After a trip to the summer house, where I brought my headless Roon Rock Nuc, I failed to get it up running on the different network. In my attempt to get music in any way possible I then tried to get my old Mac Mini to serve as a Roon server (which was my former Roon server). My suspicion is that I some how messed it up in this process (dont know if that’s possible) and made it impossible for me to reconnect my NUC, without get it connected to a screen and keyboard. When I browse my router, the NUC doesn’t show “connected” despite I’ve got it wired with cable. When I tried to connect to the Mac mini in the same way, there were no problem…
I have no wired keyboard, but realise I probably must buy one to configure it, or…? What’s your advise? Easy problem to solve I hope…?
(My NUC is my primary source for music so I’m desperate to get this up an running as normal. Greatful for all help)
do you have the nuc set to a static ip address? is your summer house router set up with the same ip address convention as your main house?
for instance if you have a static ip address set for 192.168.0.xxx and the summer house router is set up as 192.168.1.xxx, then the nuc won’t connect.
I have no idea of the setting of the NUC (bought it second hand). The router does not have a static ip adress. I’ll have to connect the nuc to a screen and keyboard, I’ll get back when I have done that.
Thanks for contacting support, I’d be happy to take a look over this issue with you.
As @jcn3 mentioned, it is possible that a static IP address was set for the NUC, which can be a tricky situation to recover from if this was done incorrectly.
In general, most devices run on DHCP, which means the router gives the device a free address within the correct range. However, once a device has a static IP address, it will ignore the router it’s connected to, and will only use the static address. If this address is not formed properly, or even if it’s on a different range from the rest of the network, the device can be unreachable, which is obviously a problem with a “headless” device like a NUC.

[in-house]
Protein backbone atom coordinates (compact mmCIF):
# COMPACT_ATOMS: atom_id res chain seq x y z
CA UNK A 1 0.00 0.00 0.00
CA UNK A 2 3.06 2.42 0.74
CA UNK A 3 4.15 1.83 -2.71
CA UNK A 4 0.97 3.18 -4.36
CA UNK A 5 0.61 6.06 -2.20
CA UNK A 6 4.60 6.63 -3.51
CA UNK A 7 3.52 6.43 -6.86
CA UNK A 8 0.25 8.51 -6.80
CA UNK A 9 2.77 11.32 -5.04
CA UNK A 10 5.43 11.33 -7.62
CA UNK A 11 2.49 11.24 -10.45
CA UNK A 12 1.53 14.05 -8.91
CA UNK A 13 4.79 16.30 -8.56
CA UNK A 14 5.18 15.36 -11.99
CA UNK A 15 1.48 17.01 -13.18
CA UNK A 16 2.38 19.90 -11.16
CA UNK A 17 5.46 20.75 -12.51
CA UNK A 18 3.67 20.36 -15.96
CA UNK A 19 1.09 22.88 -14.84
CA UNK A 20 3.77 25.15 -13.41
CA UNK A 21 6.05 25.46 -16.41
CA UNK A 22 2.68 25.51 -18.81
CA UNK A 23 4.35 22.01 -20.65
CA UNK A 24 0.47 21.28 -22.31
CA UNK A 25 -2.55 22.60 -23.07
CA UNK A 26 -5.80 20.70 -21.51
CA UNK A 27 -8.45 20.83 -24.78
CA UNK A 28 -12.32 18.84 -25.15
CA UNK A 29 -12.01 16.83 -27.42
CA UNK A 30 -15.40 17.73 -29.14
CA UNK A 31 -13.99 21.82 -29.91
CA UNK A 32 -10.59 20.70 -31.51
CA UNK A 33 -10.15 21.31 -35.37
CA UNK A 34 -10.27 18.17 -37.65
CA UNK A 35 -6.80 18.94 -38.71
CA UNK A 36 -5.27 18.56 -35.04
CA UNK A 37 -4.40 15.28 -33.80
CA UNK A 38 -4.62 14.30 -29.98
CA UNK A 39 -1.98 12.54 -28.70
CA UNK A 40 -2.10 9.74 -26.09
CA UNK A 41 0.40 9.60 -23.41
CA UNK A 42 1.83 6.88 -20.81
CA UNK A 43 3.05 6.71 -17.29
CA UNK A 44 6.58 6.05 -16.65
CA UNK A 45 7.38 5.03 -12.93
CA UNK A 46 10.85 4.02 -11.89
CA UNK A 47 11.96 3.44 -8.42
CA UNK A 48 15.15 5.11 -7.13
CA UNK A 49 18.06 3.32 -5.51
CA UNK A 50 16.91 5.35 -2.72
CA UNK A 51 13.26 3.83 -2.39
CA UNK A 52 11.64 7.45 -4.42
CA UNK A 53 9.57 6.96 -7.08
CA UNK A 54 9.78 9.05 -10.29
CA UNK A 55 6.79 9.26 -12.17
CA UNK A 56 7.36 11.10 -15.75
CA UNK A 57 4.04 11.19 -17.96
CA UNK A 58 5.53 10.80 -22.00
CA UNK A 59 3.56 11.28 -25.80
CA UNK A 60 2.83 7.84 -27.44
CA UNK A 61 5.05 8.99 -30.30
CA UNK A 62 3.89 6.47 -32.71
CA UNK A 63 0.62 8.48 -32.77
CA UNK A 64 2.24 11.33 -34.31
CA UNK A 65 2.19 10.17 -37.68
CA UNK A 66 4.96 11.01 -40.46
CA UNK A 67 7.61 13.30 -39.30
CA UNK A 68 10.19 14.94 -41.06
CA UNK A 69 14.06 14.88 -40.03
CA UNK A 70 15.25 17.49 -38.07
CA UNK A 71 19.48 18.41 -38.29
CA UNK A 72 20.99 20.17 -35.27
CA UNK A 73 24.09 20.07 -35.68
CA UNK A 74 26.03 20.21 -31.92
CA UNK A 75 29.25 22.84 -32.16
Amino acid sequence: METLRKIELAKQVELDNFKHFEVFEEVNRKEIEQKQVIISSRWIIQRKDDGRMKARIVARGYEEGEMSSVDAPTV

If that’s what’s going on here, the easiest way forward will be to connect a USB ethernet interface to the NUC, since that will come up automatically as DHCP. This will give the device a proper IP address and will allow you to change the network settings for the main ethernet interface via our web interface.
There are other possibilities here as well. Something may have gone wrong with the hardware or the OS image. Are you seeing activity lights on the ethernet connection? Do you see any error messages when you connect a monitor to the NUC and boot it up?
If you have a backup of your Roon database and ROCK seems to be booting properly with a functioning ethernet connection, you can always reinstall the ROCK OS, but feel free to let us know the answers to the questions above and we can advise about next steps.
I never knew that. Might add one to my arsenal for future ‘scrabbling around for a keyboard and monitor after accidentally disabling network ports on headless computer’ situations. Would this work on Macs too?
Apologies to Karl for interrupting his topic
I just connected it to my TV, when rebboting the NUC, and on the screen it says “A bootable device has not been detected.” Sounds bad, but I’ll open the case to see if something has vibrated off…
Nothing loose here. Feeling lost…
Does “no bootable device” mean hardware failure? Or do I need to rewrite the OS? Why, what could have caused this?
I have no backup on the music files, but those are on the separate HDD (inside the NUC - see picture). Must I buy a disc to backup these files? If that is the case, how do I do that without a working NUC? (I have a MacBook Pro as a daily driver).
it most likely means the drive has gone corrupt or been unplugged.
since your visual inspection shows no cables unplugged, my guess is that the boot drive died (it looks like it is an M.2 SSD from your photo)
This is not very common, but heat could be the culprit.
It’s possibly still worth replugging the m.2 drive …remove the screw, pull up the screw end and pull the card out and reverse the steps to put it back
You should see both disks in the bios too…if you can get an hdmi tv connected and a usb keyboard to get to the bios
As Danny has mentioned, this certainly sounds like a hardware issue. If the M.2 SSD has gone bad, obviously that will need to be replaced, and if you don’t have a backup of your Roon database, that data may unfortunately be unrecoverable.
For now, your next step is probably to confirm exactly what’s not working. You can try the SSD in another machine, or try a different SSD in the NUC. You might want to also tinker a bit with the cables connecting your hardware and see if any are loose or malfunctioning.
If you can access the SSD from another machine, it’s possible the Roon database is recoverable, so please let me know if that’s the case and I can recommend next steps. Hardware issues are always a bit tricky, but please let me know if you need any advice about moving forward here, or if you have any questions about my suggestions above.